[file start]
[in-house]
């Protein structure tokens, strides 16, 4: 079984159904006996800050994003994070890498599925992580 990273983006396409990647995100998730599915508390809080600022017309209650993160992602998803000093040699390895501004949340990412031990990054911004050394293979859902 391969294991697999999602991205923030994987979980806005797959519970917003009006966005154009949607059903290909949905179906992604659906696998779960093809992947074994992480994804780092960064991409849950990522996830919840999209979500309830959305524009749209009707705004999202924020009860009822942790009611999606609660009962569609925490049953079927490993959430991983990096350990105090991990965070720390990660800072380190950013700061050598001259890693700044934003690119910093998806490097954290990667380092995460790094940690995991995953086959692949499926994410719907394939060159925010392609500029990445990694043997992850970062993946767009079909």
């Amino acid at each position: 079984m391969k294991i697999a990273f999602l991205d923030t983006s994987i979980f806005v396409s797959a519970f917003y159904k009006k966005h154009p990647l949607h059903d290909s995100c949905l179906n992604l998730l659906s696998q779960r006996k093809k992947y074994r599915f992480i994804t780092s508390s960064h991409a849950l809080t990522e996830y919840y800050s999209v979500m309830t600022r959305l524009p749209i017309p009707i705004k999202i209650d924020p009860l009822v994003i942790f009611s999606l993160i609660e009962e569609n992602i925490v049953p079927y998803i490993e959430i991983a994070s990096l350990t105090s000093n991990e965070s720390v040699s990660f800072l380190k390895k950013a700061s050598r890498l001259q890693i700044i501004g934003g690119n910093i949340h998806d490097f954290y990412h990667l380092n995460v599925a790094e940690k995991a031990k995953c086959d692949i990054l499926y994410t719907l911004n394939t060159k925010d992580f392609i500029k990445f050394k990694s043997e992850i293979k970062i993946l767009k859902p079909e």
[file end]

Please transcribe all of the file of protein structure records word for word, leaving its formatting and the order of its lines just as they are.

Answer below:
[in-house]
């Protein structure tokens, strides 16, 4: 079984159904006996800050994003994070890498599925992580 990273983006396409990647995100998730599915508390809080600022017309209650993160992602998803000093040699390895501004949340990412031990990054911004050394293979859902 391969294991697999999602991205923030994987979980806005797959519970917003009006966005154009949607059903290909949905179906992604659906696998779960093809992947074994992480994804780092960064991409849950990522996830919840999209979500309830959305524009749209009707705004999202924020009860009822942790009611999606609660009962569609925490049953079927490993959430991983990096350990105090991990965070720390990660800072380190950013700061050598001259890693700044934003690119910093998806490097954290990667380092995460790094940690995991995953086959692949499926994410719907394939060159925010392609500029990445990694043997992850970062993946767009079909």
């Amino acid at each position: 079984m391969k294991i697999a990273f999602l991205d923030t983006s994987i979980f806005v396409s797959a519970f917003y159904k009006k966005h154009p990647l949607h059903d290909s995100c949905l179906n992604l998730l659906s696998q779960r006996k093809k992947y074994r599915f992480i994804t780092s508390s960064h991409a849950l809080t990522e996830y919840y800050s999209v979500m309830t600022r959305l524009p749209i017309p009707i705004k999202i209650d924020p009860l009822v994003i942790f009611s999606l993160i609660e009962e569609n992602i925490v049953p079927y998803i490993e959430i991983a994070s990096l350990t105090s000093n991990e965070s720390v040699s990660f800072l380190k390895k950013a700061s050598r890498l001259q890693i700044i501004g934003g690119n910093i949340h998806d490097f954290y990412h990667l380092n995460v599925a790094e940690k995991a031990k995953c086959d692949i990054l499926y994410t719907l911004n394939t060159k925010d992580f392609i500029k990445f050394k990694s043997e992850i293979k970062i993946l767009k859902p079909e």